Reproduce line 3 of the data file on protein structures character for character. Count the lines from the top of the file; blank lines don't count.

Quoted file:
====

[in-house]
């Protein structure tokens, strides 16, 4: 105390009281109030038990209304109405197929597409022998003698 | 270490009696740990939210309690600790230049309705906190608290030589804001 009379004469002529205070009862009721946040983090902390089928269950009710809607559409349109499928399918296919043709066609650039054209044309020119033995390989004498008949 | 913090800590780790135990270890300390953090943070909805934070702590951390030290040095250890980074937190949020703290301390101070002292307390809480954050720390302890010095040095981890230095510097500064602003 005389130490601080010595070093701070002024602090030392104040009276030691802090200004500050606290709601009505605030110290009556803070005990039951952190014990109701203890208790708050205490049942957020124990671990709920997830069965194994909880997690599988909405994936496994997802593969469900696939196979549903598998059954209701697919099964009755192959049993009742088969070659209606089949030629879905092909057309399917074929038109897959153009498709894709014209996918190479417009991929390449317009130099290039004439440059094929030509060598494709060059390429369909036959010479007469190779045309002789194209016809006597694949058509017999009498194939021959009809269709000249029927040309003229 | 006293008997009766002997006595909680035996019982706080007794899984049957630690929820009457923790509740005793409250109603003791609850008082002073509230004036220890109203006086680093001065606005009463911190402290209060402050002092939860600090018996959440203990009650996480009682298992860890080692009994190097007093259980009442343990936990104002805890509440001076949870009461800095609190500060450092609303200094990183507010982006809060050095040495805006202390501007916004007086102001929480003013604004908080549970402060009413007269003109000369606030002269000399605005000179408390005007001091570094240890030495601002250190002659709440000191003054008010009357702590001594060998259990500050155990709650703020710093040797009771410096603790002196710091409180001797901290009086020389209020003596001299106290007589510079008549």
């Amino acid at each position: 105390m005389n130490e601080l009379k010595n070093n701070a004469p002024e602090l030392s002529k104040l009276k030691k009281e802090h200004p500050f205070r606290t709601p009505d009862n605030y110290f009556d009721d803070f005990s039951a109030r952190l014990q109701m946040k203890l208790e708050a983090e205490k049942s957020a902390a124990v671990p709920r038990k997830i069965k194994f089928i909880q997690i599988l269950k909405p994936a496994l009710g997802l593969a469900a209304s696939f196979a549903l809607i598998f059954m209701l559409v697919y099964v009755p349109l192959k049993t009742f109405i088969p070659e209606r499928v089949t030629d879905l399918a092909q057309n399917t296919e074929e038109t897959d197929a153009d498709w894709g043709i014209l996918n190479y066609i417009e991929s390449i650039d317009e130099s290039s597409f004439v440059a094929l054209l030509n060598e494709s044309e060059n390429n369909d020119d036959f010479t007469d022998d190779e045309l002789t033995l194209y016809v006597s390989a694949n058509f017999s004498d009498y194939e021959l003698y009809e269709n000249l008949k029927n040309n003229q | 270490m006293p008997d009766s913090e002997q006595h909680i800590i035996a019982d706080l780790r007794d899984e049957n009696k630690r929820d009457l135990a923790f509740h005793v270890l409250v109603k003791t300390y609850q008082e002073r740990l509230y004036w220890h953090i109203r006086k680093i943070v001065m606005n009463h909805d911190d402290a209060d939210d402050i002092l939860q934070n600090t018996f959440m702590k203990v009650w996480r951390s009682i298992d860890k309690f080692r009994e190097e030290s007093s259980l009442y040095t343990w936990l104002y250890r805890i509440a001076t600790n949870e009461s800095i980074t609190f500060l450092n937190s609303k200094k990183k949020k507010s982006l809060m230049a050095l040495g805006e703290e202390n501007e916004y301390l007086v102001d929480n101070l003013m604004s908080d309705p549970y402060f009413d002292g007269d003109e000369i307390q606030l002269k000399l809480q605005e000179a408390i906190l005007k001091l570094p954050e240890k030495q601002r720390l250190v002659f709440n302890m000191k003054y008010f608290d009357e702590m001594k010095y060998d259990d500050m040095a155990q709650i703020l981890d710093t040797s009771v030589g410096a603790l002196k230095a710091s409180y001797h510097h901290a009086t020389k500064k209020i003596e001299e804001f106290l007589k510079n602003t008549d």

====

């Amino acid at each position: 105390m005389n130490e601080l009379k010595n070093n701070a004469p002024e602090l030392s002529k104040l009276k030691k009281e802090h200004p500050f205070r606290t709601p009505d009862n605030y110290f009556d009721d803070f005990s039951a109030r952190l014990q109701m946040k203890l208790e708050a983090e205490k049942s957020a902390a124990v671990p709920r038990k997830i069965k194994f089928i909880q997690i599988l269950k909405p994936a496994l009710g997802l593969a469900a209304s696939f196979a549903l809607i598998f059954m209701l559409v697919y099964v009755p349109l192959k049993t009742f109405i088969p070659e209606r499928v089949t030629d879905l399918a092909q057309n399917t296919e074929e038109t897959d197929a153009d498709w894709g043709i014209l996918n190479y066609i417009e991929s390449i650039d317009e130099s290039s597409f004439v440059a094929l054209l030509n060598e494709s044309e060059n390429n369909d020119d036959f010479t007469d022998d190779e045309l002789t033995l194209y016809v006597s390989a694949n058509f017999s004498d009498y194939e021959l003698y009809e269709n000249l008949k029927n040309n003229q | 270490m006293p008997d009766s913090e002997q006595h909680i800590i035996a019982d706080l780790r007794d899984e049957n009696k630690r929820d009457l135990a923790f509740h005793v270890l409250v109603k003791t300390y609850q008082e002073r740990l509230y004036w220890h953090i109203r006086k680093i943070v001065m606005n009463h909805d911190d402290a209060d939210d402050i002092l939860q934070n600090t018996f959440m702590k203990v009650w996480r951390s009682i298992d860890k309690f080692r009994e190097e030290s007093s259980l009442y040095t343990w936990l104002y250890r805890i509440a001076t600790n949870e009461s800095i980074t609190f500060l450092n937190s609303k200094k990183k949020k507010s982006l809060m230049a050095l040495g805006e703290e202390n501007e916004y301390l007086v102001d929480n101070l003013m604004s908080d309705p549970y402060f009413d002292g007269d003109e000369i307390q606030l002269k000399l809480q605005e000179a408390i906190l005007k001091l570094p954050e240890k030495q601002r720390l250190v002659f709440n302890m000191k003054y008010f608290d009357e702590m001594k010095y060998d259990d500050m040095a155990q709650i703020l981890d710093t040797s009771v030589g410096a603790l002196k230095a710091s409180y001797h510097h901290a009086t020389k500064k209020i003596e001299e804001f106290l007589k510079n602003t008549d």